Faced with the threat of losing at least part of his long undeveloped land in Niagara Falls through eminent domain, New York City developer Howard Milstein and his partners are proposing to use it for a data center in hopes of staving off the city's legal effort to create a new public park.
After 25 years of essentially sitting on dozens of acres of prime land near downtown Niagara Falls, Milstein's Niagara Falls Redevelopment on Tuesday unveiled a $1.5 billion plan to create a technology and data center in the heart of the city.
The Cataract City and the Senecas are working on a plan that would locate a new downtown sports arena and family entertainment center a block east of the casino, Niagara Falls Mayor Robert M. Restaino said Thursday.
NFR said it is teaming up with Toronto-based Urbacon, one of the leading commercial and industrial real estate developers in Canada, to create a new Niagara Digital Campus as a data hub that it says will bring "cutting-edge technological infrastructure" and more than 550 high-paying jobs to the city, according to a statement issued during the mid-afternoon on a primary election day.
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The proposal got a cool reception from Niagara Falls Mayor Robert Restaino, who questioned whether a technology and data center was the best use of land near a major tourist destination. And he raised doubts about the ability of NFR and its partner to deliver on its job promises.
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"It's not the best use for that property. That's a gateway into the city," Restaino said.
Developed primarily by Urbacon, the new campus would be located at the intersection of Rainbow and John B. Daly Boulevards, and would feature about 600,000 square feet of "high-security, technologically advanced data-center space."
The companies say the project would create 5,600 construction jobs, and would be among the largest private development initiatives in the city's history. They said it would generate over $250 million in construction wages and $810 million in economic spinoff.
And, they said, it would bring new infrastructure for high-speed broadband access for the community, as well as "considerable county, local and school board tax revenues."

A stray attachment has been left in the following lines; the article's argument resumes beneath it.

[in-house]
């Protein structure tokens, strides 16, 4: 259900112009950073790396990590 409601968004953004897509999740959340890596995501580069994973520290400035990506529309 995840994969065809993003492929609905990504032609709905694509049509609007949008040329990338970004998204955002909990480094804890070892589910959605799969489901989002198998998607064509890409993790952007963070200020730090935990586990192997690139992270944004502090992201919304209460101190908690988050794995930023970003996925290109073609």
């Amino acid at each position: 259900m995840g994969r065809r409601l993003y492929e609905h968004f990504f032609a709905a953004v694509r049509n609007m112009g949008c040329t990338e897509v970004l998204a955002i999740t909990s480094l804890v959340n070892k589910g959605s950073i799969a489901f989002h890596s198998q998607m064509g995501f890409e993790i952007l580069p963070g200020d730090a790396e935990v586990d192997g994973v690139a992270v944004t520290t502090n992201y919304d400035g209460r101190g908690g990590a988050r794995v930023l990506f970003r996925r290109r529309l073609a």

The projected billion-dollar-plus investment is based on plans for 135 megawatts of power for the campus, and an industry average of $11 million in construction costs per megawatt of power. The companies said the total economic benefit from the project could exceed $250 million a year for the community.
“Our Niagara Digital Campus will be among the largest developments in Niagara Falls’ history, bringing jobs and high-tech opportunity that will benefit area residents for generations,” said NFR Executive Vice President Roger Trevino. “We have been in discussion with city officials for months and look forward to working closely with the city as we refine the plan – creating a campus that enhances and serves all members of our community.”
But that's not the way the city views it. Restaino said that the parties have been talking for more than a year, with nothing to show for it.
Restaino questioned what he called NFR's "generous" job creation projections, saying he visited Urbacon's Richmond Hill operation in a suburban industrial park, and saw only a handful of security guards and maintenance staff. And he noted that NFR’s property is not properly zoned for a data center, and said that such an operation would not be the best use for that location.
"They can talk about wanting to build something, but the zoning requirements down there wouldn't permit it," he said.
Indeed, NFR's proposal comes as Niagara Falls prepares to begin proceedings to take 12 acres of NFR's land at 907 Falls St., on the city's South End, for its planned new Centennial Park. The park, including an events center, would serve as a gateway to the city, just off the Niagara Scenic Parkway.
But NFR doesn't want to give up any of its land – even though it's less than 10% of the total land it controls, and Restaino said one of the NFR executives originally suggested the site to him in early 2021.
"It is shocking that all of a sudden they’re surprised," Restaino said. "We could talk endlessly, but eventually you get tired of talking and you have to do something. This makes the conversation more productive, because both sides know that there’s another track."